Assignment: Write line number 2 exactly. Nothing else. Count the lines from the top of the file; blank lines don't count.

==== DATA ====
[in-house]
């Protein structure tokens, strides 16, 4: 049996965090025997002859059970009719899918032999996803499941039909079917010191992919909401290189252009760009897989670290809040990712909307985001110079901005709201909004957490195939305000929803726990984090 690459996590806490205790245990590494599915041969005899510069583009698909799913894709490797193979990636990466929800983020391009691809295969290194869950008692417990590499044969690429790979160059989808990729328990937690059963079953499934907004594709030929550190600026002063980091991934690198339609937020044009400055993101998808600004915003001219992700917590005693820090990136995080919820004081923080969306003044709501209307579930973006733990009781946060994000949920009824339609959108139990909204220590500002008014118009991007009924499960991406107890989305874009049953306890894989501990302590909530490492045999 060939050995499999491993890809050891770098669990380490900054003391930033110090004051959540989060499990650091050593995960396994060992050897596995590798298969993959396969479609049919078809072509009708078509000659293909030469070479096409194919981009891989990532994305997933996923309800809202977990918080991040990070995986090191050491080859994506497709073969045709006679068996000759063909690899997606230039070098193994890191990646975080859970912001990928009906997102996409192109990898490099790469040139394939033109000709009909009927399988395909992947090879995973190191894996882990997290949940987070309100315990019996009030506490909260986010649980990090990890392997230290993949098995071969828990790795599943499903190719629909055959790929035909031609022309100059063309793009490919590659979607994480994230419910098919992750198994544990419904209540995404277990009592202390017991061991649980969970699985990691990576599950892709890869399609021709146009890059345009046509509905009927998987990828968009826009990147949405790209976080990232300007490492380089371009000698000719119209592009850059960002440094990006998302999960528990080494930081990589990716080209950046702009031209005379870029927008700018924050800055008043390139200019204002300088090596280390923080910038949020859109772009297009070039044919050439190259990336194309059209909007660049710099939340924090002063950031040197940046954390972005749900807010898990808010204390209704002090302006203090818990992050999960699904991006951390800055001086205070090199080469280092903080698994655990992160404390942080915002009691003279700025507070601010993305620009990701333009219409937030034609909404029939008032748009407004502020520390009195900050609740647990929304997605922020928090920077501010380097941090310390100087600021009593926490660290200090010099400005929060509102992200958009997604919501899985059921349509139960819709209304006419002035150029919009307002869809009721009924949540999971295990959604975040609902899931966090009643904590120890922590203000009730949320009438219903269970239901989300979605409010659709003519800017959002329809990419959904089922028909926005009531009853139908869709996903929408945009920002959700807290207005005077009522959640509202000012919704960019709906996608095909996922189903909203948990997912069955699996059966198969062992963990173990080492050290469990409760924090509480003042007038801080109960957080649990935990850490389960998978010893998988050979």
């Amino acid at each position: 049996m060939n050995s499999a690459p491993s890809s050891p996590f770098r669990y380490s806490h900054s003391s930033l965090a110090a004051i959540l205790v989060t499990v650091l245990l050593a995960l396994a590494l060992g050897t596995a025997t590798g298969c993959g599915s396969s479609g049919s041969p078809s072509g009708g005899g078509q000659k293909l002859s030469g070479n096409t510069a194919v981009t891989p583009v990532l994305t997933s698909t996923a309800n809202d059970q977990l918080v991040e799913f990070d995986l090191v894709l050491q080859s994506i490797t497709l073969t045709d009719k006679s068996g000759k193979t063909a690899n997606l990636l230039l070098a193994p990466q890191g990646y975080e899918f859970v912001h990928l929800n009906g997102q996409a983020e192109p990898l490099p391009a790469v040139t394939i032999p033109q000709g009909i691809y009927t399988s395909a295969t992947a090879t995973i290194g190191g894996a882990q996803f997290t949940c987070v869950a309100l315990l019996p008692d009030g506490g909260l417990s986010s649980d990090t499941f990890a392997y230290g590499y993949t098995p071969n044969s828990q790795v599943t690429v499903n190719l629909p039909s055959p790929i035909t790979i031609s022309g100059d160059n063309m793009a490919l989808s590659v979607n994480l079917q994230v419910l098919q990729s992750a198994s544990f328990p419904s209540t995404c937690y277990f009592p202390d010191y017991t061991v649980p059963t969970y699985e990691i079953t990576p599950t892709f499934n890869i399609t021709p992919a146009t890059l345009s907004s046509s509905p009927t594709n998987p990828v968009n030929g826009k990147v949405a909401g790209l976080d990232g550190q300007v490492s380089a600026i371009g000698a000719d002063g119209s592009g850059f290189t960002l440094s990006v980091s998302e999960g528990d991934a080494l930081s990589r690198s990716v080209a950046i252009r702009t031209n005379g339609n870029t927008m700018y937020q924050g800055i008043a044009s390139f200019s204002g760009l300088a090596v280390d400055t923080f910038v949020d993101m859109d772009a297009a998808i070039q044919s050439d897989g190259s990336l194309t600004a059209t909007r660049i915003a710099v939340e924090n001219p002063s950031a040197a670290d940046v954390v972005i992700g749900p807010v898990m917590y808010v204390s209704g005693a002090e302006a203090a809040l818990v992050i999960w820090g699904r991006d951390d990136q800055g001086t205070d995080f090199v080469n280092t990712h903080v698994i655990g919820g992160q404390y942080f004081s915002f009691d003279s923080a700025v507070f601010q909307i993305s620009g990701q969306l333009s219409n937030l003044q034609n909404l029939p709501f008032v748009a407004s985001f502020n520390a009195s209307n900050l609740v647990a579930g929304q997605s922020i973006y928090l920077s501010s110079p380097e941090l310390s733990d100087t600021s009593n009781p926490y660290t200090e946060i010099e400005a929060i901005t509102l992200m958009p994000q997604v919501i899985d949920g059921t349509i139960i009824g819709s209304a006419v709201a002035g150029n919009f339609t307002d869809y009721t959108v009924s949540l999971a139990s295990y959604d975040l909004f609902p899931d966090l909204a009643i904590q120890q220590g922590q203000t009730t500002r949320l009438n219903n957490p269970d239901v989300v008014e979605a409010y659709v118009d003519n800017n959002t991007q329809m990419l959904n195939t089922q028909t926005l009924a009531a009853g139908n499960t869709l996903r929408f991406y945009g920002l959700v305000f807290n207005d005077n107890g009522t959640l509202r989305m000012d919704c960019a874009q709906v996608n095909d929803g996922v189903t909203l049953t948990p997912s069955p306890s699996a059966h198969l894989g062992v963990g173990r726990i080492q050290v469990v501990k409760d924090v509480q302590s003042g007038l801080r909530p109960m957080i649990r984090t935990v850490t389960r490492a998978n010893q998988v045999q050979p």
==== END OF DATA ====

């Protein structure tokens, strides 16, 4: 049996965090025997002859059970009719899918032999996803499941039909079917010191992919909401290189252009760009897989670290809040990712909307985001110079901005709201909004957490195939305000929803726990984090 690459996590806490205790245990590494599915041969005899510069583009698909799913894709490797193979990636990466929800983020391009691809295969290194869950008692417990590499044969690429790979160059989808990729328990937690059963079953499934907004594709030929550190600026002063980091991934690198339609937020044009400055993101998808600004915003001219992700917590005693820090990136995080919820004081923080969306003044709501209307579930973006733990009781946060994000949920009824339609959108139990909204220590500002008014118009991007009924499960991406107890989305874009049953306890894989501990302590909530490492045999 060939050995499999491993890809050891770098669990380490900054003391930033110090004051959540989060499990650091050593995960396994060992050897596995590798298969993959396969479609049919078809072509009708078509000659293909030469070479096409194919981009891989990532994305997933996923309800809202977990918080991040990070995986090191050491080859994506497709073969045709006679068996000759063909690899997606230039070098193994890191990646975080859970912001990928009906997102996409192109990898490099790469040139394939033109000709009909009927399988395909992947090879995973190191894996882990997290949940987070309100315990019996009030506490909260986010649980990090990890392997230290993949098995071969828990790795599943499903190719629909055959790929035909031609022309100059063309793009490919590659979607994480994230419910098919992750198994544990419904209540995404277990009592202390017991061991649980969970699985990691990576599950892709890869399609021709146009890059345009046509509905009927998987990828968009826009990147949405790209976080990232300007490492380089371009000698000719119209592009850059960002440094990006998302999960528990080494930081990589990716080209950046702009031209005379870029927008700018924050800055008043390139200019204002300088090596280390923080910038949020859109772009297009070039044919050439190259990336194309059209909007660049710099939340924090002063950031040197940046954390972005749900807010898990808010204390209704002090302006203090818990992050999960699904991006951390800055001086205070090199080469280092903080698994655990992160404390942080915002009691003279700025507070601010993305620009990701333009219409937030034609909404029939008032748009407004502020520390009195900050609740647990929304997605922020928090920077501010380097941090310390100087600021009593926490660290200090010099400005929060509102992200958009997604919501899985059921349509139960819709209304006419002035150029919009307002869809009721009924949540999971295990959604975040609902899931966090009643904590120890922590203000009730949320009438219903269970239901989300979605409010659709003519800017959002329809990419959904089922028909926005009531009853139908869709996903929408945009920002959700807290207005005077009522959640509202000012919704960019709906996608095909996922189903909203948990997912069955699996059966198969062992963990173990080492050290469990409760924090509480003042007038801080109960957080649990935990850490389960998978010893998988050979």